# Time Dilation

1. May 31, 2009

### Sheneron

I asked a question similar to this a while ago but I couldn't get a straight answer; I think because of the way I worded the question so I am going to try again because I am really curious about the answer.

I have read that a distant observer will see an object slow down as it approaches a black hole event horizon and take an infinite time to reach it.

So does that mean that because the distant observer sees the objects clock ticking more slowly the object appears to physically slow down?

Then isn't the same true for an object accelerating (not necessarily near a black hole)? As an object accelerates to near the speed of light velocities will a distant observer see the object physically slow down and eventually almost be not moving?

It seems to me that either answer to the last question will create a contradiction.

2. May 31, 2009

### tiny-tim

acceleration does not cause time dilation

Hi Sheneron!
That's right.
What do you mean by "physically"?
Nope … gravity causes https://www.physicsforums.com/library.php?do=view_item&itemid=166" but acceleration does not

(velocity does, but that's independent of acceleration)

Last edited by a moderator: Apr 24, 2017
3. May 31, 2009

### Sheneron

Thanks for the response. Everytime I try to ask this question I screw up...

What I meant by 'physically slow down' is that not only is the objects clock ticking slower but it's speed is slower.

I meant to say "Then isn't the same true for an object accelerating to a high velocity."

Shouldn't an object at a high velocity have the same time dilation effects as an object accelerating to a high velocity near the event horizon of a black hole?

4. May 31, 2009

### qraal

Say the intrepid explorer venturing towards the black hole is sending back radio time-ticks to an observer far out of the hole's influence. The external observer will receive the time-ticks at an ever slower pace because of the increasing time-dilation as the explorer approaches the event horizon. Likewise an observer receiving time-ticks from an accelerating starship will receive the same time-signals at an ever slower rate as the starship approaches lightspeed. Both explorers are accelerating away from the observer, but the starship's acceleration is much lower, so the perceived time dilation takes longer to be apparent. Also the event horizon is crossed after a discrete time if that explorer is free-falling and not merely opposing the black hole's gravity, but the starship never crosses the speed of light 'event horizon'.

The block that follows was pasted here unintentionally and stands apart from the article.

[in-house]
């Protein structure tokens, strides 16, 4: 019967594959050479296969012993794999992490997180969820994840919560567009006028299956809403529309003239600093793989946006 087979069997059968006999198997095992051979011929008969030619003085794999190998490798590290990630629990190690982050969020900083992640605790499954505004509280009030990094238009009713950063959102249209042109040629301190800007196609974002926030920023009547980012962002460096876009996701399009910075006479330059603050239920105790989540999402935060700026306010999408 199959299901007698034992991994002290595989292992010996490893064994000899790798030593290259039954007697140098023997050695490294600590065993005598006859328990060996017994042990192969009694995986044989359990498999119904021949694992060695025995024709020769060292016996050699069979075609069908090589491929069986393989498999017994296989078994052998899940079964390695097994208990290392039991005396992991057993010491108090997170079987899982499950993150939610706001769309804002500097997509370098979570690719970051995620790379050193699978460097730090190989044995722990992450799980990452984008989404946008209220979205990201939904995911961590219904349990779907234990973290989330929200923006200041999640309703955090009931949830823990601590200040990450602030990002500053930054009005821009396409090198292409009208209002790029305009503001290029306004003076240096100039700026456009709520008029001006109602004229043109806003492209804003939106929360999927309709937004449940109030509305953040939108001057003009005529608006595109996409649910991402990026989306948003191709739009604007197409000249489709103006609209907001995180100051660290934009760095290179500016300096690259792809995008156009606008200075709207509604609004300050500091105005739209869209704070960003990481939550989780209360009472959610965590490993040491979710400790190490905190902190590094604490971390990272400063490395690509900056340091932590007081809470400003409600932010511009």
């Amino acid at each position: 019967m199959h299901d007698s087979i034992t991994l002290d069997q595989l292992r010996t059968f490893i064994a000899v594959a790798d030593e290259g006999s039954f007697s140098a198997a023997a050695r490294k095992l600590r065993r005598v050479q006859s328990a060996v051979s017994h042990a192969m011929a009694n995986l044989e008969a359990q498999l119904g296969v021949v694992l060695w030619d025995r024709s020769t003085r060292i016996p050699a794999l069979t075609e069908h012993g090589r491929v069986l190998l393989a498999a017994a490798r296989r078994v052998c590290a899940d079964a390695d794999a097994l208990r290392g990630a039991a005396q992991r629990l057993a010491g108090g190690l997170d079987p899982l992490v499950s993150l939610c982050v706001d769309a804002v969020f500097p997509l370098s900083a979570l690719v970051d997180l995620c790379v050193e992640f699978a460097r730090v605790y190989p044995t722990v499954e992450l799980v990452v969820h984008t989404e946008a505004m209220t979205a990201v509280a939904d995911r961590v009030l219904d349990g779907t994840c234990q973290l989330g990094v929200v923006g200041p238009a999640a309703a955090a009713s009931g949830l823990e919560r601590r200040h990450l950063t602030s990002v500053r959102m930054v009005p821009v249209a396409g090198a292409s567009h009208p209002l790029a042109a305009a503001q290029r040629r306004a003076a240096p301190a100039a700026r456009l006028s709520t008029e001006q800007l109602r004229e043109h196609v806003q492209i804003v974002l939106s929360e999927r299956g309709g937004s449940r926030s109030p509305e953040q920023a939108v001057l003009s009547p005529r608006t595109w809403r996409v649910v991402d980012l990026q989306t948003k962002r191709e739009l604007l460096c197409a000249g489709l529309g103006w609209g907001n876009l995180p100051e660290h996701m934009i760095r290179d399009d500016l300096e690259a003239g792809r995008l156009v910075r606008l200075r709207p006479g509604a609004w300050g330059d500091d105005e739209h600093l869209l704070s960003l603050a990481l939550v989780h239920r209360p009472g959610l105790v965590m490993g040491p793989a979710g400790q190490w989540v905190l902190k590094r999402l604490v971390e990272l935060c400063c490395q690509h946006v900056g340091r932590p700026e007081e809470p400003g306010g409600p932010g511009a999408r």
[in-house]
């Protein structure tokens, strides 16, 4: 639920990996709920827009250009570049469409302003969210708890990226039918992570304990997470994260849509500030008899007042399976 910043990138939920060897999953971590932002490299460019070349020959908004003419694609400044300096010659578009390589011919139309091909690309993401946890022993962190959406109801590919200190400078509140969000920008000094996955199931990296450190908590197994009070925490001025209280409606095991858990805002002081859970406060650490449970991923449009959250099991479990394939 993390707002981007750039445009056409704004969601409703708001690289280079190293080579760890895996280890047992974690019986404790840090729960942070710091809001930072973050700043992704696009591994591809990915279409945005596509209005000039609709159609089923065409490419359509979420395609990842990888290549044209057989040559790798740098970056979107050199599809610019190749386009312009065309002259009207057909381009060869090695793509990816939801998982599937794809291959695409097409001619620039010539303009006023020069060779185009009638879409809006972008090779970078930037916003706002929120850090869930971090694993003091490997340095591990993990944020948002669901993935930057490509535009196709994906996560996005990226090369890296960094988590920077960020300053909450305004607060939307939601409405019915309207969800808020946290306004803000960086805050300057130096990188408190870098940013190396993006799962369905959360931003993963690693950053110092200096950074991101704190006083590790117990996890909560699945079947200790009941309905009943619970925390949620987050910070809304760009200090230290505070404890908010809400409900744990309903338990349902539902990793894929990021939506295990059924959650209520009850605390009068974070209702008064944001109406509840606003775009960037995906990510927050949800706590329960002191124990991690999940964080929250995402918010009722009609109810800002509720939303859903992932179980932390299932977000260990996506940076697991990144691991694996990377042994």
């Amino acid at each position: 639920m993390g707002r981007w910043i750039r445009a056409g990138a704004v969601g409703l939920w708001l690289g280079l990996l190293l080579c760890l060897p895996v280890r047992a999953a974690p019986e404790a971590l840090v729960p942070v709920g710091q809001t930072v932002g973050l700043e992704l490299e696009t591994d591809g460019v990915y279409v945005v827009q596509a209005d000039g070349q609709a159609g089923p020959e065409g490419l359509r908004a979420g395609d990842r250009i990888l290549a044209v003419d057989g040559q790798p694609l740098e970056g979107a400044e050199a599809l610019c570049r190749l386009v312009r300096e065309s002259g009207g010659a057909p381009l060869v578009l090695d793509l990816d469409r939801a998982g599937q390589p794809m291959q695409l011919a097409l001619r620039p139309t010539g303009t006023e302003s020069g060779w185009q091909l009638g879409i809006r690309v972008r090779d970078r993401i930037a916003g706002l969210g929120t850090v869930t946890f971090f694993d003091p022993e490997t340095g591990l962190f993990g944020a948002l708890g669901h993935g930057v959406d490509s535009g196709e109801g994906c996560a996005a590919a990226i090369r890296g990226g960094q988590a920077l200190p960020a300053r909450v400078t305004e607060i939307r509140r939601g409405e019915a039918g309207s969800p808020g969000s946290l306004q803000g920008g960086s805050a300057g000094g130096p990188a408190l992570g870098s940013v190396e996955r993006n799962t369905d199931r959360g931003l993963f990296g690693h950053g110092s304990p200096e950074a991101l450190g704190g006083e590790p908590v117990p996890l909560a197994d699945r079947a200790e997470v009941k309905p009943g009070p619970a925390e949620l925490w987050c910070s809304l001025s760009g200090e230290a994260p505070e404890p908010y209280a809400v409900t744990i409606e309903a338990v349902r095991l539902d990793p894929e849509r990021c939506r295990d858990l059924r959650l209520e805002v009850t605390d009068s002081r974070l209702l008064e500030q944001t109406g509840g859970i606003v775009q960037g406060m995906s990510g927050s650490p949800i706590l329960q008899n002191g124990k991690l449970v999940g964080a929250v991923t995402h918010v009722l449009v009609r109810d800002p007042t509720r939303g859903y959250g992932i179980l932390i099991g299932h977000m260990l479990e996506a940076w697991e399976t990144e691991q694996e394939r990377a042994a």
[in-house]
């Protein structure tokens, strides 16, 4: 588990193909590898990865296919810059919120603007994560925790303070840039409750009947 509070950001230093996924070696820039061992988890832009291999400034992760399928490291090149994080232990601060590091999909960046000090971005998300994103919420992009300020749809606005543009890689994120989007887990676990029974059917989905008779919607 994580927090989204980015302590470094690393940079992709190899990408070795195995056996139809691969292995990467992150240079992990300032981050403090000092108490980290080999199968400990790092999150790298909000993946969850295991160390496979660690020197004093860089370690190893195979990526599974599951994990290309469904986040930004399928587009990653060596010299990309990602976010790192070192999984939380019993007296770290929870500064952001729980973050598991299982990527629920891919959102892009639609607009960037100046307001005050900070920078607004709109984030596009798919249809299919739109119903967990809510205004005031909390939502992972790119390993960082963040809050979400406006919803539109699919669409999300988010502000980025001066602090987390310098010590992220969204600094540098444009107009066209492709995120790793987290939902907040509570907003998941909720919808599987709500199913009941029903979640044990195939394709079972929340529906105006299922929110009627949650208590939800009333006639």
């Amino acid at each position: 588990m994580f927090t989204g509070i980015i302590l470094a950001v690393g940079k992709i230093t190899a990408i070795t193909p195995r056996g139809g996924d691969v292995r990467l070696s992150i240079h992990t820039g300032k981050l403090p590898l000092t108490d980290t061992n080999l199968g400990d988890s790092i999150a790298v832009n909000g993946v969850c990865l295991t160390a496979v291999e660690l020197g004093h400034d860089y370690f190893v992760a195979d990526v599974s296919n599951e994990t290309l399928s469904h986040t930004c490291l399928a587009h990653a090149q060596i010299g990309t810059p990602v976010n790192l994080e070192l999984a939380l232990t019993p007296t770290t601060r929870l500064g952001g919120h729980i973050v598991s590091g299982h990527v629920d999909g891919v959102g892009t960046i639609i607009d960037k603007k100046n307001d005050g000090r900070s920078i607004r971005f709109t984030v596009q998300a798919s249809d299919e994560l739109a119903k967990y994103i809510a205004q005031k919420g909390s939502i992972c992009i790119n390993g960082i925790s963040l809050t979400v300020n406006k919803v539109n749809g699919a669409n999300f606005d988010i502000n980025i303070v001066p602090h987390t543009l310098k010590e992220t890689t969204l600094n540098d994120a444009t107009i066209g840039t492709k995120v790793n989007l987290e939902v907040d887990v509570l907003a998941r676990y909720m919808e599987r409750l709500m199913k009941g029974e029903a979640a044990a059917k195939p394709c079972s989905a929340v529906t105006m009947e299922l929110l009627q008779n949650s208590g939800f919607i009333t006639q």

What about from the explorers' point of view? For the black hole explorer signals from the external observer are "blue shifted" - received at ever great frequency - as the explorer approaches the horizon. For the starship explorer signals from the observer are increasingly red-shifted if the starship is continually accelerated. The perceived passage of time, as counted by the time-signal from the observer left behind the starship, actually slows to a virtual halt. If the starship explorer never turns around and returns to the observer, the total perceived time elapsed, counted by clock-signals from home, approaches a fixed amount regardless of what the ship-board clock says. If the acceleration is 1 gee, then the total time - counted by clock-signals from the stationary observer - is just ~1.94 years, though the traveller might have accelerated for decades. Of course, back home, many millions of years will have passed.

5. May 31, 2009

### Sheneron

I still don't understand something, and it is my main question. Why at a black hole does the object stop moving because of time dilation, but for an object accelerating to near the speed of light velocities it doesn't slow down due to time dilation?

If something is moving at realllllyyyyy close to the speed of light, we see it moving really fast right? We don't see it moving slowly? But at a black hole something is moving really close to the speed of light and we see it stop moving completely at the event horizon.

6. May 31, 2009

### qraal

Hi Sheneron

An object keeps falling, taking a brief time to fall into a small black-hole in its moving reference frame, but the light that we see it by takes longer and longer to get back to us since it is 'red-shifted' to 'infinity' at the event horizon. In reality we'd see a final photon as the object crossed the line in a finite time, since light is quantised.